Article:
Knowing What You Don't Know

WOMMA headquarters contacted me this week to let me know that Leslie Patton, a reporter from Bloomberg, was interested in talking to the WOMMA President and some brand members about the fundamentals of Word of Mouth Marketing. It would be a general piece that highlights the basics and might probe for some specifics about off line engagements. Things like the growth of house parties and events. Seemed like a great conversation to have and one that I would be comfortable having. No worries. We made the appointment and with a WOMMA staff members help, had a plan for what I would talk to the reporter about. The next day, the phone rang at the appointed time.

After the introductions and the pleasantries were exchanged Leslie and I began talking about word of mouth marketing and the importance of a well considered and blended online and offline approach. Key points that I shared were:

  1. Despite the unparalleled growth of community in online digital social networks like Facebook, Twitter, and Linked In, current research supports the notion that more than 90% of brand related conversations and recommendations take place in face to face environments.
  2. It has also become increasingly clear to brands that the voices of their customers, their brand loyalists and advocates, are far more influential to the success of their product sales than anything the corporate marketing, communication, or executive departments can say themselves.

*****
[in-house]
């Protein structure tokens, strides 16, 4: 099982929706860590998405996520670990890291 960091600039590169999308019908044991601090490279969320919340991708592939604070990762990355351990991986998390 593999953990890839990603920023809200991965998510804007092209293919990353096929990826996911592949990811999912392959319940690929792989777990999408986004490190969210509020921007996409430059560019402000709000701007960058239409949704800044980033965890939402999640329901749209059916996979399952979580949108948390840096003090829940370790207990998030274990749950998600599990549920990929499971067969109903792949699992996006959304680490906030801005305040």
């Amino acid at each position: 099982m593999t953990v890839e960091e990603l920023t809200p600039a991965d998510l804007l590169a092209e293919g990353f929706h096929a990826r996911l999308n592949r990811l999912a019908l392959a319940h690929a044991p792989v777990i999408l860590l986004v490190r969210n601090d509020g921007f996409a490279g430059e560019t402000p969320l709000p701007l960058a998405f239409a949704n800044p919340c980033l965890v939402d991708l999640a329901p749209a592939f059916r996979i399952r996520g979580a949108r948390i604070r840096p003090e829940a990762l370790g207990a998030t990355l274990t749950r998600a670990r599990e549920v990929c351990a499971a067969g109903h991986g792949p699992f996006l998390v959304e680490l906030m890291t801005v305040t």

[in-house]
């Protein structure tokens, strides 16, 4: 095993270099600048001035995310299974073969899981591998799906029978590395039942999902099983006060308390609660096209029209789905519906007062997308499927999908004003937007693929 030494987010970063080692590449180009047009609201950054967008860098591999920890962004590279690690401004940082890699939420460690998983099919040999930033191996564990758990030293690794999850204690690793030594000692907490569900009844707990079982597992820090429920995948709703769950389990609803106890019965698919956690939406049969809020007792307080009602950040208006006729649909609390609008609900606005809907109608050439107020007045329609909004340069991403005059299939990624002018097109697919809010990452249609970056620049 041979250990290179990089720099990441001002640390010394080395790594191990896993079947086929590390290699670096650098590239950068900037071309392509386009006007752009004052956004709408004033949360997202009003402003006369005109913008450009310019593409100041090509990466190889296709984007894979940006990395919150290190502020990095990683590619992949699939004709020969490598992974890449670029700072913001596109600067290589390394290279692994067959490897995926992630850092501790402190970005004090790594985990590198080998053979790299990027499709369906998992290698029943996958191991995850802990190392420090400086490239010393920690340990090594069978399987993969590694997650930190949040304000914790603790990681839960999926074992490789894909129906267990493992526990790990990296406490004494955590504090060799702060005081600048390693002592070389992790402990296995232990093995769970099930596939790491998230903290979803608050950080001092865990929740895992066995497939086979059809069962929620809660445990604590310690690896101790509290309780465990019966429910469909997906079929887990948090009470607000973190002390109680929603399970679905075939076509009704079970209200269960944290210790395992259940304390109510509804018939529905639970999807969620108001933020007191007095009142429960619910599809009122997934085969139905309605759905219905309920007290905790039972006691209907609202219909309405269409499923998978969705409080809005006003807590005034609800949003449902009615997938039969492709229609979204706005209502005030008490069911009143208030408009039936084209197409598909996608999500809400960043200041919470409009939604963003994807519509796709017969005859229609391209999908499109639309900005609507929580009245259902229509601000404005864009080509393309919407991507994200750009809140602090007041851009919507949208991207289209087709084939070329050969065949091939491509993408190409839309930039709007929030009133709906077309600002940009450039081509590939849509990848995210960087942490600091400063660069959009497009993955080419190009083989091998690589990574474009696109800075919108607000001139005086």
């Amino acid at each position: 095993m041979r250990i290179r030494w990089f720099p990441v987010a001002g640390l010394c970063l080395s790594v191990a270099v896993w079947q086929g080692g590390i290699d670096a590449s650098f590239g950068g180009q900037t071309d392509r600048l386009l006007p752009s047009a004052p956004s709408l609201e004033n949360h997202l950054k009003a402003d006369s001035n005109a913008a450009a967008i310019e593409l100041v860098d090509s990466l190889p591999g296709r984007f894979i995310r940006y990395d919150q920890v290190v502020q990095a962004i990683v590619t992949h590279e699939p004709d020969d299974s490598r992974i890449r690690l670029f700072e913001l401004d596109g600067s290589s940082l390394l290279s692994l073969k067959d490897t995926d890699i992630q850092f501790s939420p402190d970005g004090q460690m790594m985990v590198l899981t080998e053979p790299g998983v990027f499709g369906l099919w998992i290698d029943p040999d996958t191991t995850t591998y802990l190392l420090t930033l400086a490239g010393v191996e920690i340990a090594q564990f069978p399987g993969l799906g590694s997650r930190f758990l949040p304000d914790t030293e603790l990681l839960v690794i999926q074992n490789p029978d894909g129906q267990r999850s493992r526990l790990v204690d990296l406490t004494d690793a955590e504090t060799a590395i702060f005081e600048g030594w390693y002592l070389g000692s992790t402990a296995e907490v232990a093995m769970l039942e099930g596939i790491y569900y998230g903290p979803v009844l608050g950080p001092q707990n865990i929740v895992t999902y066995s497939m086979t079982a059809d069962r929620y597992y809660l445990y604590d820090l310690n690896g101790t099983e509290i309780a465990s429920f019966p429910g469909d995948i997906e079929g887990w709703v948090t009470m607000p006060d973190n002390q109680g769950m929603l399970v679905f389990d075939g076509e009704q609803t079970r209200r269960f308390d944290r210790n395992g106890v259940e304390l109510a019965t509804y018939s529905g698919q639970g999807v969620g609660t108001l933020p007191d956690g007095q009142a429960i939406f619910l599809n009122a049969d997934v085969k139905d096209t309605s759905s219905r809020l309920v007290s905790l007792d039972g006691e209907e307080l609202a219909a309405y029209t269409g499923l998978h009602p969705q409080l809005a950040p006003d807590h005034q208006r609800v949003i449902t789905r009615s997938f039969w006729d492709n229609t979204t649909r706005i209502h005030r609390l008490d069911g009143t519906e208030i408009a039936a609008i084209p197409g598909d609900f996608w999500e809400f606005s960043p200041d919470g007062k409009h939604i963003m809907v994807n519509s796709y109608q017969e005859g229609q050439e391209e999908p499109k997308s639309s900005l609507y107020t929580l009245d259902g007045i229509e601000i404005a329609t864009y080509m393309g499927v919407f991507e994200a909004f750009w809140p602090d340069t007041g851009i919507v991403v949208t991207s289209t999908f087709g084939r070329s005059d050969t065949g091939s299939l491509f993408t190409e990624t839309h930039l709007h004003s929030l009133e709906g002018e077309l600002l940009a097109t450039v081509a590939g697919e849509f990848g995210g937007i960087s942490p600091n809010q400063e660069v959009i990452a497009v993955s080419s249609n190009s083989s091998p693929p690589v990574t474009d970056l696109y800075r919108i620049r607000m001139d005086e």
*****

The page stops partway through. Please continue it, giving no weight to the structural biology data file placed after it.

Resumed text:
Then the conversation shifted. Questions were about marketing house parties and the successful use of experiential marketing by national brands. Leslie had already spoken with industry leader and WOMMA member, House Party, and was hoping to get a perspective as to how affordable and worthwhile a face-to-face strategy of this type might actually be. "After all, isn't it just another form of multi-level marketing?" she asked.

That's when having the confidence to "know what you don't know" becomes an important edge. I haven't worked for a national brand in over a decade and I'm not an expert on experiential marketing. I'm not the best one to represent WOMMA on either topic. I shared my personal observations about trends in the marketplace, and offered specifics on PEMCO's use of face-to-face engagement on a hyper-local basis. I then introduced Leslie to a friend and former WOMMA Board Member, Stuart Sheldon, President of Escalate Now.

As I reflect on the interview I'm hopeful that I provided Leslie and Bloomberg with information that was useful, a connection that was helpful, and that I represented WOMMA as a valuable source of information regarding word of mouth marketing as a movement.

Equally valuable to me is confirming that, in this instance, I know what I don't know. As a result, I was able to be authentic and honest without being tempted to make up answers or speculate. I was true to my personal brand. Something that I believe is worthwhile for everyone and a trait that provides a definite edge.

What do you think?